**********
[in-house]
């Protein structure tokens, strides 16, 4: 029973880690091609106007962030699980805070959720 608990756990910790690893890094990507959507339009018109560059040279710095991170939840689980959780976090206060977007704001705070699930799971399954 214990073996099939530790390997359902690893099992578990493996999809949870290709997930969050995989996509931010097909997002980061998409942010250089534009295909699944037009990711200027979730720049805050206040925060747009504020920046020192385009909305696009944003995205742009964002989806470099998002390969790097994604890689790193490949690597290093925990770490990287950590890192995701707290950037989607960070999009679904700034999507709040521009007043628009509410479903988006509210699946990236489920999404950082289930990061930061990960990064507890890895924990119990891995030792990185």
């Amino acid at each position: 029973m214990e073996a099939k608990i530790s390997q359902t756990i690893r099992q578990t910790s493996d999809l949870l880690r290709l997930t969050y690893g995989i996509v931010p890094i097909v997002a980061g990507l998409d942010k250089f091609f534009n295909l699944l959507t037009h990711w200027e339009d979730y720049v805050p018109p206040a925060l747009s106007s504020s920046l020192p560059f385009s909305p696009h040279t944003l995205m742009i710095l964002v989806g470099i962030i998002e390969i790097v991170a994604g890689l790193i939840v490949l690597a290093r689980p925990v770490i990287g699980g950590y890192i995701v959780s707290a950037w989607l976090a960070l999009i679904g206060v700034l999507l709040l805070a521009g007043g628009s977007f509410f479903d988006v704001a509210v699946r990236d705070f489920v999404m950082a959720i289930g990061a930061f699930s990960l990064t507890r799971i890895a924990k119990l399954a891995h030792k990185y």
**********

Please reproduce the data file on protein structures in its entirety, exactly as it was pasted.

[in-house]
């Protein structure tokens, strides 16, 4: 029973880690091609106007962030699980805070959720 608990756990910790690893890094990507959507339009018109560059040279710095991170939840689980959780976090206060977007704001705070699930799971399954 214990073996099939530790390997359902690893099992578990493996999809949870290709997930969050995989996509931010097909997002980061998409942010250089534009295909699944037009990711200027979730720049805050206040925060747009504020920046020192385009909305696009944003995205742009964002989806470099998002390969790097994604890689790193490949690597290093925990770490990287950590890192995701707290950037989607960070999009679904700034999507709040521009007043628009509410479903988006509210699946990236489920999404950082289930990061930061990960990064507890890895924990119990891995030792990185």
């Amino acid at each position: 029973m214990e073996a099939k608990i530790s390997q359902t756990i690893r099992q578990t910790s493996d999809l949870l880690r290709l997930t969050y690893g995989i996509v931010p890094i097909v997002a980061g990507l998409d942010k250089f091609f534009n295909l699944l959507t037009h990711w200027e339009d979730y720049v805050p018109p206040a925060l747009s106007s504020s920046l020192p560059f385009s909305p696009h040279t944003l995205m742009i710095l964002v989806g470099i962030i998002e390969i790097v991170a994604g890689l790193i939840v490949l690597a290093r689980p925990v770490i990287g699980g950590y890192i995701v959780s707290a950037w989607l976090a960070l999009i679904g206060v700034l999507l709040l805070a521009g007043g628009s977007f509410f479903d988006v704001a509210v699946r990236d705070f489920v999404m950082a959720i289930g990061a930061f699930s990960l990064t507890r799971i890895a924990k119990l399954a891995h030792k990185y």